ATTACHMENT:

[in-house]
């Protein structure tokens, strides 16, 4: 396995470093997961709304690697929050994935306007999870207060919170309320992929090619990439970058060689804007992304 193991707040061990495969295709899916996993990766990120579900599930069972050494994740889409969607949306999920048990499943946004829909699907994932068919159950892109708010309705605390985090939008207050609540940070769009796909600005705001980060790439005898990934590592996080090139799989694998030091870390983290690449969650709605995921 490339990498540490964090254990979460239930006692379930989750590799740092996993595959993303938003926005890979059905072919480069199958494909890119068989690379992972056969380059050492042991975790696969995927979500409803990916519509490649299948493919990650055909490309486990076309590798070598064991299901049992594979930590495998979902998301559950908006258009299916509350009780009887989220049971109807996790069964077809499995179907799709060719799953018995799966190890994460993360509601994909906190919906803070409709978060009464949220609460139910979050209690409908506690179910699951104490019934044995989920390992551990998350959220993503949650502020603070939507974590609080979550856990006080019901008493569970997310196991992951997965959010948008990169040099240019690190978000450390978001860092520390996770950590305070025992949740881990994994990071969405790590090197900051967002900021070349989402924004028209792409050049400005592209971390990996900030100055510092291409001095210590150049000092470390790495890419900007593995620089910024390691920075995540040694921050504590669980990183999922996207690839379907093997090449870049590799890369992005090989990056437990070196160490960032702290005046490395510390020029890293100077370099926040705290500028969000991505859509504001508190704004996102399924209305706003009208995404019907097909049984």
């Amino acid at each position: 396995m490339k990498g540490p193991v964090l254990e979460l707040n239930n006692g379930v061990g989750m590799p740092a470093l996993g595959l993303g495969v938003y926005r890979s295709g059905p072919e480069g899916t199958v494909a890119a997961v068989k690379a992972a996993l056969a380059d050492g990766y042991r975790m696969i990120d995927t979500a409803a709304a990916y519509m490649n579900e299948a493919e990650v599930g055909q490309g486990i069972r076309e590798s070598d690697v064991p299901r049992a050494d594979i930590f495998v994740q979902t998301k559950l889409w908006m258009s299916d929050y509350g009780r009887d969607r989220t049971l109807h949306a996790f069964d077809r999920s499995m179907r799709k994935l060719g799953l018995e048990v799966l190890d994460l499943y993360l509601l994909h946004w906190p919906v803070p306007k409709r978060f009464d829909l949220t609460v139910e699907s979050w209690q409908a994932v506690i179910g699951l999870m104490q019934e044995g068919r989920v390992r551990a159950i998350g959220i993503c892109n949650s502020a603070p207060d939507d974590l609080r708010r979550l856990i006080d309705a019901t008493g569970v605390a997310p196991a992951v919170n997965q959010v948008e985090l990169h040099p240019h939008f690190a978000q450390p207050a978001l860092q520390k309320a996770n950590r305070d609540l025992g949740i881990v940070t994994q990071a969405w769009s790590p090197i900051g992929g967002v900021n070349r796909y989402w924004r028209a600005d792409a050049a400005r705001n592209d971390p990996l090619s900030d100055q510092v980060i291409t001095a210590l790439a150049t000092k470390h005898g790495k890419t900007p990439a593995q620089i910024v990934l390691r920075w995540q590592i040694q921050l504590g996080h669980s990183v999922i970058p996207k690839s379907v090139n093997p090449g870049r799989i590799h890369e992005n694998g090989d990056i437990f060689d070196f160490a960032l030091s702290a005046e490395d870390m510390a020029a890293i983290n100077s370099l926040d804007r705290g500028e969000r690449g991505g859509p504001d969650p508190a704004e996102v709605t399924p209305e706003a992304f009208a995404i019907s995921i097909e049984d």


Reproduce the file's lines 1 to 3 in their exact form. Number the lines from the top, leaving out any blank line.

[in-house]
């Protein structure tokens, strides 16, 4: 396995470093997961709304690697929050994935306007999870207060919170309320992929090619990439970058060689804007992304 193991707040061990495969295709899916996993990766990120579900599930069972050494994740889409969607949306999920048990499943946004829909699907994932068919159950892109708010309705605390985090939008207050609540940070769009796909600005705001980060790439005898990934590592996080090139799989694998030091870390983290690449969650709605995921 490339990498540490964090254990979460239930006692379930989750590799740092996993595959993303938003926005890979059905072919480069199958494909890119068989690379992972056969380059050492042991975790696969995927979500409803990916519509490649299948493919990650055909490309486990076309590798070598064991299901049992594979930590495998979902998301559950908006258009299916509350009780009887989220049971109807996790069964077809499995179907799709060719799953018995799966190890994460993360509601994909906190919906803070409709978060009464949220609460139910979050209690409908506690179910699951104490019934044995989920390992551990998350959220993503949650502020603070939507974590609080979550856990006080019901008493569970997310196991992951997965959010948008990169040099240019690190978000450390978001860092520390996770950590305070025992949740881990994994990071969405790590090197900051967002900021070349989402924004028209792409050049400005592209971390990996900030100055510092291409001095210590150049000092470390790495890419900007593995620089910024390691920075995540040694921050504590669980990183999922996207690839379907093997090449870049590799890369992005090989990056437990070196160490960032702290005046490395510390020029890293100077370099926040705290500028969000991505859509504001508190704004996102399924209305706003009208995404019907097909049984």
């Amino acid at each position: 396995m490339k990498g540490p193991v964090l254990e979460l707040n239930n006692g379930v061990g989750m590799p740092a470093l996993g595959l993303g495969v938003y926005r890979s295709g059905p072919e480069g899916t199958v494909a890119a997961v068989k690379a992972a996993l056969a380059d050492g990766y042991r975790m696969i990120d995927t979500a409803a709304a990916y519509m490649n579900e299948a493919e990650v599930g055909q490309g486990i069972r076309e590798s070598d690697v064991p299901r049992a050494d594979i930590f495998v994740q979902t998301k559950l889409w908006m258009s299916d929050y509350g009780r009887d969607r989220t049971l109807h949306a996790f069964d077809r999920s499995m179907r799709k994935l060719g799953l018995e048990v799966l190890d994460l499943y993360l509601l994909h946004w906190p919906v803070p306007k409709r978060f009464d829909l949220t609460v139910e699907s979050w209690q409908a994932v506690i179910g699951l999870m104490q019934e044995g068919r989920v390992r551990a159950i998350g959220i993503c892109n949650s502020a603070p207060d939507d974590l609080r708010r979550l856990i006080d309705a019901t008493g569970v605390a997310p196991a992951v919170n997965q959010v948008e985090l990169h040099p240019h939008f690190a978000q450390p207050a978001l860092q520390k309320a996770n950590r305070d609540l025992g949740i881990v940070t994994q990071a969405w769009s790590p090197i900051g992929g967002v900021n070349r796909y989402w924004r028209a600005d792409a050049a400005r705001n592209d971390p990996l090619s900030d100055q510092v980060i291409t001095a210590l790439a150049t000092k470390h005898g790495k890419t900007p990439a593995q620089i910024v990934l390691r920075w995540q590592i040694q921050l504590g996080h669980s990183v999922i970058p996207k690839s379907v090139n093997p090449g870049r799989i590799h890369e992005n694998g090989d990056i437990f060689d070196f160490a960032l030091s702290a005046e490395d870390m510390a020029a890293i983290n100077s370099l926040d804007r705290g500028e969000r690449g991505g859509p504001d969650p508190a704004e996102v709605t399924p209305e706003a992304f009208a995404i019907s995921i097909e049984d």